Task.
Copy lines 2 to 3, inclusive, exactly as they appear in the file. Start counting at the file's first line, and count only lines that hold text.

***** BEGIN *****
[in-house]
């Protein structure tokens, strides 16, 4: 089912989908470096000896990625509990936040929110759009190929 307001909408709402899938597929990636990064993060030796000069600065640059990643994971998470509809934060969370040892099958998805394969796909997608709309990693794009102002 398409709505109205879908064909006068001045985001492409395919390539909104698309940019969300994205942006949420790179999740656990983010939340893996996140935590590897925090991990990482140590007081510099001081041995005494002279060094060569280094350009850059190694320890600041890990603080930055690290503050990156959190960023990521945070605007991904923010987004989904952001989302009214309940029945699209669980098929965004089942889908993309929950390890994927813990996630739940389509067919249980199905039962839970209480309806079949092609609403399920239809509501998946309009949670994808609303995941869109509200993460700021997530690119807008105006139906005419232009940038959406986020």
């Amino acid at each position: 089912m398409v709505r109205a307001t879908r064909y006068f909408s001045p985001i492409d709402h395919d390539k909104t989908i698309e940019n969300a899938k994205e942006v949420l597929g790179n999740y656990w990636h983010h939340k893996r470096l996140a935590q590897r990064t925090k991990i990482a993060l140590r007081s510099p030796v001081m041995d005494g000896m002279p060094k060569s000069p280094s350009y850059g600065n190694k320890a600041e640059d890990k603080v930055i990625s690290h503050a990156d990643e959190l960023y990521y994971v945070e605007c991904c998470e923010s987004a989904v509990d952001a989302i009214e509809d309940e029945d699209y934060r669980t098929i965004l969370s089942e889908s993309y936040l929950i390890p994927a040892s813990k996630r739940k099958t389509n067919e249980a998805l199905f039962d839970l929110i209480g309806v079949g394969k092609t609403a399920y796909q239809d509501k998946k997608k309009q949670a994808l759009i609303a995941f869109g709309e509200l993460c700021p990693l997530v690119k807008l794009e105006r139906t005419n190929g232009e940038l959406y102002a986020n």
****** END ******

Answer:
């Protein structure tokens, strides 16, 4: 089912989908470096000896990625509990936040929110759009190929 307001909408709402899938597929990636990064993060030796000069600065640059990643994971998470509809934060969370040892099958998805394969796909997608709309990693794009102002 398409709505109205879908064909006068001045985001492409395919390539909104698309940019969300994205942006949420790179999740656990983010939340893996996140935590590897925090991990990482140590007081510099001081041995005494002279060094060569280094350009850059190694320890600041890990603080930055690290503050990156959190960023990521945070605007991904923010987004989904952001989302009214309940029945699209669980098929965004089942889908993309929950390890994927813990996630739940389509067919249980199905039962839970209480309806079949092609609403399920239809509501998946309009949670994808609303995941869109509200993460700021997530690119807008105006139906005419232009940038959406986020």
């Amino acid at each position: 089912m398409v709505r109205a307001t879908r064909y006068f909408s001045p985001i492409d709402h395919d390539k909104t989908i698309e940019n969300a899938k994205e942006v949420l597929g790179n999740y656990w990636h983010h939340k893996r470096l996140a935590q590897r990064t925090k991990i990482a993060l140590r007081s510099p030796v001081m041995d005494g000896m002279p060094k060569s000069p280094s350009y850059g600065n190694k320890a600041e640059d890990k603080v930055i990625s690290h503050a990156d990643e959190l960023y990521y994971v945070e605007c991904c998470e923010s987004a989904v509990d952001a989302i009214e509809d309940e029945d699209y934060r669980t098929i965004l969370s089942e889908s993309y936040l929950i390890p994927a040892s813990k996630r739940k099958t389509n067919e249980a998805l199905f039962d839970l929110i209480g309806v079949g394969k092609t609403a399920y796909q239809d509501k998946k997608k309009q949670a994808l759009i609303a995941f869109g709309e509200l993460c700021p990693l997530v690119k807008l794009e105006r139906t005419n190929g232009e940038l959406y102002a986020n």